Now that the holy pilgrimage to the mother of all shows in Canada is over, what do comic fans have to look forward to? Typically, Fan Expo signals the end of summer and along with it the end of the convention season. However, it’s been an unusually busy summer for comics this year. In addition to new shows like the GTA Comic Con and the SuperFan ComicCon, we also have the rise of smaller one day shows like the Toronto Comic Book Show (TCBS).
Being a relatively new show, I understand that it’s a work in progress. There is a lot to juggle in getting sellers and buyers to all meet up at the same place. You have to allocate your efforts and resources to where you think they’ll have the most impact. In speaking with the organizer, I was curious about the efforts he was making… That is, what can vendors expect for the cost of setting up? In addition to the growing mailing list, TCBS advertises the show in local newspapers, Craigslist and Kijiji and other online forums, including the CGC boards. There is also a big social media push with Facebook and Twitter, on top of the TCBS website that is kept updated. Full colour flyers are left behind at local comic stores and posted around town. Rented street signs at key locations around the city has also helped to bring people in. The show is listed on various partner sites that references other related shows. And, being a good host and fair to people, which help to generate positive “word-of-mouth” buzz isn’t taken for granted. In addition to all this, TCBS has hourly give-a-ways at the show with a grand prize draw that makes the collector in me drool. With plans to give away an Amazing Spider-Man #129 at the next show, and an X-Men #94 at the December show, TCBS is fast becoming known for their big give-a-ways. I have to say, I was impressed to hear all these initiatives.
Great effort, but does it work?
This past Sunday I attended TCBS and I was pleasantly surprised. There were a lot of people in attendance, more than I had expected to see. I saw some familiar faces behind the tables as well as in the aisles. There were some families, lot of ladies but mostly adult males (come on kids and gals… join the fun). There was a variety of merchandise on display, everything from sports cards, movie posters, original comic art, games and toys, art books and of course tons of comics! Comics ranged from cheap $1 bin books to high-end $20,000 CGC books. Although there were plenty of CGC books, based on my own observation, Sunday’s crowd seemed more interested in raw, uncertified books. Considering how expensive some CGC books have become, perhaps the lower price tag on the same uncertified version was more appealing.
Good attendance, but are people buying?
The first thing I noticed as I walked in was people leaving with a bag full of merchandise which was a good sign. Once I started making my way from booth to booth, I couldn’t help but overhear the many discussions and negotiations happening all around me. There were genuine collectors at this show, many who came looking for specific books. I know that some people are curious about the actual sales numbers but it’s difficult to say since it will vary from vendor to vendor. But the few vendors that confided in me said that they sold about $1,000 worth of merchandise in the first few hours, which I though was pretty good. Perhaps some were doing better and some worse, but a lot of this depends the individual inventory and presentation (and a bit of luck doesn’t hurt as well). Being a more focused audience, the attendees came ready to pick up deals.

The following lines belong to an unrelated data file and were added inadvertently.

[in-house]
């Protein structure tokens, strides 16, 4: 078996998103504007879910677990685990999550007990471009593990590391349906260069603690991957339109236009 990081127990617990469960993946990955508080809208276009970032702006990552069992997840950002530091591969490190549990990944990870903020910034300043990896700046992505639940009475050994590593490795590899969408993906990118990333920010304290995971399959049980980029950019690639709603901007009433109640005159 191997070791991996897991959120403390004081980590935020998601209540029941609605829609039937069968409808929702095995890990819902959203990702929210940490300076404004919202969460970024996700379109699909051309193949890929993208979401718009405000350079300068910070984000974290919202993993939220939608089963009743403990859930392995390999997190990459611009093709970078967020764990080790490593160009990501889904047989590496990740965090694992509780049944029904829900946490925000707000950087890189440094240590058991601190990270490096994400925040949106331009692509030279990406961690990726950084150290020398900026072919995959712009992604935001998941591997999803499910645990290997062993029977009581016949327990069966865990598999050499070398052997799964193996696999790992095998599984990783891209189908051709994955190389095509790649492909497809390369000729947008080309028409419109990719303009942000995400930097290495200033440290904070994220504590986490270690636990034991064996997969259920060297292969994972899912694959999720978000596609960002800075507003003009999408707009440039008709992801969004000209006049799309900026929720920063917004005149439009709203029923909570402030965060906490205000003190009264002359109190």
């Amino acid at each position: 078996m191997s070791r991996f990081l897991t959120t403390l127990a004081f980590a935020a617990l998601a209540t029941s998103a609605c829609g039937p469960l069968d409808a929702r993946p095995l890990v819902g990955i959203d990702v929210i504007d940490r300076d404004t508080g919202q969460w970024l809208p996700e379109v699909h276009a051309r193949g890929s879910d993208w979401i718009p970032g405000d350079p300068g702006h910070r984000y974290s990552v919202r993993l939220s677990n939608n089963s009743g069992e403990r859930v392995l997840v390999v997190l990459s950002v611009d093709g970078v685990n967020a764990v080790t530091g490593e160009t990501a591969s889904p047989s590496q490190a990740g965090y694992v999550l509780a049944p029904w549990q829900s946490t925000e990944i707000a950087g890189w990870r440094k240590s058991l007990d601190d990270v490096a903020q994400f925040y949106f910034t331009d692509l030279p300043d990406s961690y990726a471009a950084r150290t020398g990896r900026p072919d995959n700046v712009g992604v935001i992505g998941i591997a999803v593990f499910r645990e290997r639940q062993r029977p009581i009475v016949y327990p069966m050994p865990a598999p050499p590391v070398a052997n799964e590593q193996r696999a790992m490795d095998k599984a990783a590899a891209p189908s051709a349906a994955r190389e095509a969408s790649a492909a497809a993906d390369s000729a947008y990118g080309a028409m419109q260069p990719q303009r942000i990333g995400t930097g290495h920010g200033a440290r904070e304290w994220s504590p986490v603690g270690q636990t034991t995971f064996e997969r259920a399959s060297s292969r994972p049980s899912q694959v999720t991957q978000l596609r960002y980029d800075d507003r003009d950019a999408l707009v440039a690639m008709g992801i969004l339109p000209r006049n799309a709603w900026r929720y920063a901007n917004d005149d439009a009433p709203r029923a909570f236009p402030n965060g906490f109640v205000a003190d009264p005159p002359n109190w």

There is no denying the challenges that comic books face, so to start up a series of one day shows in the face of it all seems daunting. However, with an average attendance of nearly 300 people and growing, this particular show seems to be building momentum. Part of the appeal has to be the low cost. The cost of setting up is the cheapest in town, which means less risk for vendors and the cost of admission is only $5 (which includes an entry into all the draws), so for all the excuses we make not to attend the mega spectacle that is Fan Expo, those same hurdles do not exist here. Aside from the low cost, there is also a wider range of vendors. You’ll find some of the same dealers who set up at the big shows but you’ll find shops like Retro Rare from Mississauga and Comic Book Lounge set up here as well. You’ll also find smaller hobbyists, like myself, who bring in their own collections to sell. But what I personally like about this show is that it’s comic focused. You won’t find corporate media here looking to push their next big thing. Instead, TCBS provides an intimate setting with a casual atmosphere where comic enthusiasts can enjoy their hobby. With another successful show under their belt, TCBS is fast becoming the monthly meeting place for comic fans.
As we head into the colder months, there are planned show dates for October 26 and December 14. This year, comic fans will have a warm place to gather where they can immerse themselves in all things comics. As much as I enjoy the big shows, there is an authentic quality about the smaller shows that I enjoy. I’ve got a table booked for October 26 so I hope to see you there.